The most wonderful time of the year means getting to watch some of the best films. As holiday movies have earned their right as an iconic and integral part of celebrating the holiday season within the last century, many films have managed to transcend the line from “classic holiday film” to just “classic film.” However, for whatever reason, holiday films have – on the whole – not been treated too kindly by the Academy Awards (although they haven’t been completely shut in the dark).
As such, here are my personal picks for Missed Oscartunities for some of my favorite holiday films:
It’s a Wonderful Life (1946)
While It’s a Wonderful Life did not become the holiday staple that it is today until many years after its release, it did manage to score quite a few Academy Award nominations at the 1946 Academy Awards (for which it was eligible due to different eligibility periods for the time). It was ultimately nominated for Best Picture, Best Director (Frank Capra), Best Actor (James Stewart), Best Film Editing, Best Sound Recording, and it won a Technical Achievement Award for the development of a new method of simulating falling snow in the film. However, it arguably deserved a few more nominations.
Best Lead Actress (Donna Reed)
While James Stewart undoubtedly carries the film as George Bailey, Donna Reed gives a beautiful performance as George’s wife, Mary. Mary serves as an understated yet equally integral part of the film, and Reed portrays her with such a level of honesty, sincerity, and strength, that it’s hard to imagine this film without her. Her ability to keep up with Stewart, and effortless way of providing such a sweet and grounded balance to George’s over the top nature is beautiful to watch, and her performance certainly deserved more recognition.
While It’s a Wonderful Life was adapted from the short story, The Greatest Gift, it would have been eligible for Best Screenplay for the 1946 Oscars, as that is what adapted screenplays were categorized for, while original screenplays were categorized as “Best Original Screenplay.” The film certainly deserved a nod for its screenplay, as the timeless and heartfelt story is likely the biggest reason this movie has resonated with audiences for nearly 80 years. There wasn’t any way to know at the time that this film would become such a huge pop culture milestone; in fact, the film received mixed reviews and was a box office disappointment upon its original release. The fact that this story has been adapted time and time again via Christmas special parodies on television, special celebrity readings, and even a stage musical, is further evidence of how timeless this story is, and its screenplay should have been awarded for such.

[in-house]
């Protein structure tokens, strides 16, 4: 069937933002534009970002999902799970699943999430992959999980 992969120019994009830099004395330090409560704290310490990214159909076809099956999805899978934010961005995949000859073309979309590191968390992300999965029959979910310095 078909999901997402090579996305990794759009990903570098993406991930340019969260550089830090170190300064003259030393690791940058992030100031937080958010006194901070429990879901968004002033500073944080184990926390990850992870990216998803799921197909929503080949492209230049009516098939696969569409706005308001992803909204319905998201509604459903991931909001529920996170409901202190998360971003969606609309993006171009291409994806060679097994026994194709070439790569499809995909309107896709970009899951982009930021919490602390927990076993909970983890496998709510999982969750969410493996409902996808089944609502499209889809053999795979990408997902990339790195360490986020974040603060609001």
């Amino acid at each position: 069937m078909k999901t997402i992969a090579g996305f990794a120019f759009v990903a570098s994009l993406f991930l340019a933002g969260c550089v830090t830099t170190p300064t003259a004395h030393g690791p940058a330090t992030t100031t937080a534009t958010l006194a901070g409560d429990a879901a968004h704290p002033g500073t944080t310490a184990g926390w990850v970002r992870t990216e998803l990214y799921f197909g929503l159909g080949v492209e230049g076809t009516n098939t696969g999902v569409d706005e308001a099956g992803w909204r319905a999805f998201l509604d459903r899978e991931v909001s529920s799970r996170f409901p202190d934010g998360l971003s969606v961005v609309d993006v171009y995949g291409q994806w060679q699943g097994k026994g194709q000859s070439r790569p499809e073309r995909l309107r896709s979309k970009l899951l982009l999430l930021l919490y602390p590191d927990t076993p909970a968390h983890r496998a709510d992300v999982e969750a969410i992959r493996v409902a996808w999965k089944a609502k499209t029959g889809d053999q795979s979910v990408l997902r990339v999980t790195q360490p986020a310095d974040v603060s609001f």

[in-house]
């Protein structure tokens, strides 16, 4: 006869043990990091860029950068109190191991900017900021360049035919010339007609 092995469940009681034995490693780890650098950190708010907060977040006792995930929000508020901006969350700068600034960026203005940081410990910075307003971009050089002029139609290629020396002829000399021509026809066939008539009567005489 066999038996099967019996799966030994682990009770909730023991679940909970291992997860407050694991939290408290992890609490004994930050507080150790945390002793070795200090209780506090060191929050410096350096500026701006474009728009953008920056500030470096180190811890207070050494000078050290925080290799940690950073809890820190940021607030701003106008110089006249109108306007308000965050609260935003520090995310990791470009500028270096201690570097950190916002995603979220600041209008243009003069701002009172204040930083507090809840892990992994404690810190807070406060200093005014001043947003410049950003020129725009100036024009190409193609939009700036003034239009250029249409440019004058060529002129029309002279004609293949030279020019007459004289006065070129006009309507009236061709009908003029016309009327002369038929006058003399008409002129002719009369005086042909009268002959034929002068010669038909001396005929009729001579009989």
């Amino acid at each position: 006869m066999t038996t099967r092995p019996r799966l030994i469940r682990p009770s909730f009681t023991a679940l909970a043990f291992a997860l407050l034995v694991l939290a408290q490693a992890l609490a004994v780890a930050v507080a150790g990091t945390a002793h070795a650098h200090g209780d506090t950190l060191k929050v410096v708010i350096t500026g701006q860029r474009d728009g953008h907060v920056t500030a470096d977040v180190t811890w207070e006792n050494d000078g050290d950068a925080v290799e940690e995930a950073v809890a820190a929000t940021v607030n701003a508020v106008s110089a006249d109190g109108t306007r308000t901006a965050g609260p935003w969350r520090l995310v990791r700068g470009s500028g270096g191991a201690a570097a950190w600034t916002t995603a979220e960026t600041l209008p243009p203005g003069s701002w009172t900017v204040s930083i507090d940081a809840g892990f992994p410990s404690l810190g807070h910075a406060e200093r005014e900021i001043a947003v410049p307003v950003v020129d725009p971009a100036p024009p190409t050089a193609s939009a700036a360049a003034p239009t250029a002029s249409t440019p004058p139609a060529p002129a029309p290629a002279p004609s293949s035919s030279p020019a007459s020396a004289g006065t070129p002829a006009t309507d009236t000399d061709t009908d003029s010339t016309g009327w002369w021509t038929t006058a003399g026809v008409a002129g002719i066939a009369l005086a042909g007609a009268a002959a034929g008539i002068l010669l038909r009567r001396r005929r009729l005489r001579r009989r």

White Christmas (1954)
Best Supporting Actor (Danny Kaye)
Kaye was the third actor to be cast as Phil Davis. The original plan was to reunite Bing Crosby and Fred Astaire, who co-starred in the other Irving Berlin holiday Musical, Holiday Inn, twelve years prior. However, Astaire declined the role amidst growing issues with Paramount, and Donald O’Connor of Singin’ in the Rain acclaim was cast. When O’Connor had to drop out of the film due to illness, Danny Kaye was cast as Bing Crosby’s counterpart.
While the story certainly plays out to keep Bing Crosby at the center, as did the marketing for the film when it was released, Kaye is arguably the glue that holds the film together. He manages to strike a perfect balance of humor and sincerity to the role, without ever crossing too far into the line of being overly tongue-in-cheek. Furthermore, of the four leads in this film, he pulls the most weight. Crosby and Rosemary Clooney were certainly known more for their singing than dancing, and while Vera-Ellen’s dancing is unmatched, her singing voice was dubbed. Kaye is a true triple threat in this movie, effortlessly putting forth a brilliant performance, on top of nailing all of the musical numbers he’s featured in from both a vocal and dancing standpoint.
Best Costumes, Color